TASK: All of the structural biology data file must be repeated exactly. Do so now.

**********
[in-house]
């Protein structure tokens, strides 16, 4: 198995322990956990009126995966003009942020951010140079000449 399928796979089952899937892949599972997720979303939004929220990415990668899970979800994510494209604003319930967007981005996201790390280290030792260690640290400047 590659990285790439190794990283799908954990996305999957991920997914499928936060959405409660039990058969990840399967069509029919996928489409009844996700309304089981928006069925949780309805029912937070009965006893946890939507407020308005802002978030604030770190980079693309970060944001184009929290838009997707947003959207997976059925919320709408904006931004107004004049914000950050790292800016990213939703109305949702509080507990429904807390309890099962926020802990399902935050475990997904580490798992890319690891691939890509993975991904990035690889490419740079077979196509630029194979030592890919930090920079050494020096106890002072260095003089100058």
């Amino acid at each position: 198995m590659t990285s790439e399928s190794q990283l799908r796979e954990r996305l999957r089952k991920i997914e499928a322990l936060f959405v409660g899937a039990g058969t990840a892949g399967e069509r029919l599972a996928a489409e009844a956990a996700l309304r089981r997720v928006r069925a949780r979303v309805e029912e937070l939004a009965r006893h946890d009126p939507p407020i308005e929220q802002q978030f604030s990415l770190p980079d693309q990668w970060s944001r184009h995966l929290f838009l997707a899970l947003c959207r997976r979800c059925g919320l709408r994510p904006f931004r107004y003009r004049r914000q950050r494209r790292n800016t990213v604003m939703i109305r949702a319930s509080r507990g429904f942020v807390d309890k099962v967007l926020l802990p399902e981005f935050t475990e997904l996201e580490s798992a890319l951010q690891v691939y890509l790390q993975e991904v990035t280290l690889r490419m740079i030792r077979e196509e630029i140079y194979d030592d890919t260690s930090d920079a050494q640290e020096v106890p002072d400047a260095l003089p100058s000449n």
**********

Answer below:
[in-house]
């Protein structure tokens, strides 16, 4: 198995322990956990009126995966003009942020951010140079000449 399928796979089952899937892949599972997720979303939004929220990415990668899970979800994510494209604003319930967007981005996201790390280290030792260690640290400047 590659990285790439190794990283799908954990996305999957991920997914499928936060959405409660039990058969990840399967069509029919996928489409009844996700309304089981928006069925949780309805029912937070009965006893946890939507407020308005802002978030604030770190980079693309970060944001184009929290838009997707947003959207997976059925919320709408904006931004107004004049914000950050790292800016990213939703109305949702509080507990429904807390309890099962926020802990399902935050475990997904580490798992890319690891691939890509993975991904990035690889490419740079077979196509630029194979030592890919930090920079050494020096106890002072260095003089100058």
């Amino acid at each position: 198995m590659t990285s790439e399928s190794q990283l799908r796979e954990r996305l999957r089952k991920i997914e499928a322990l936060f959405v409660g899937a039990g058969t990840a892949g399967e069509r029919l599972a996928a489409e009844a956990a996700l309304r089981r997720v928006r069925a949780r979303v309805e029912e937070l939004a009965r006893h946890d009126p939507p407020i308005e929220q802002q978030f604030s990415l770190p980079d693309q990668w970060s944001r184009h995966l929290f838009l997707a899970l947003c959207r997976r979800c059925g919320l709408r994510p904006f931004r107004y003009r004049r914000q950050r494209r790292n800016t990213v604003m939703i109305r949702a319930s509080r507990g429904f942020v807390d309890k099962v967007l926020l802990p399902e981005f935050t475990e997904l996201e580490s798992a890319l951010q690891v691939y890509l790390q993975e991904v990035t280290l690889r490419m740079i030792r077979e196509e630029i140079y194979d030592d890919t260690s930090d920079a050494q640290e020096v106890p002072d400047a260095l003089p100058s000449n």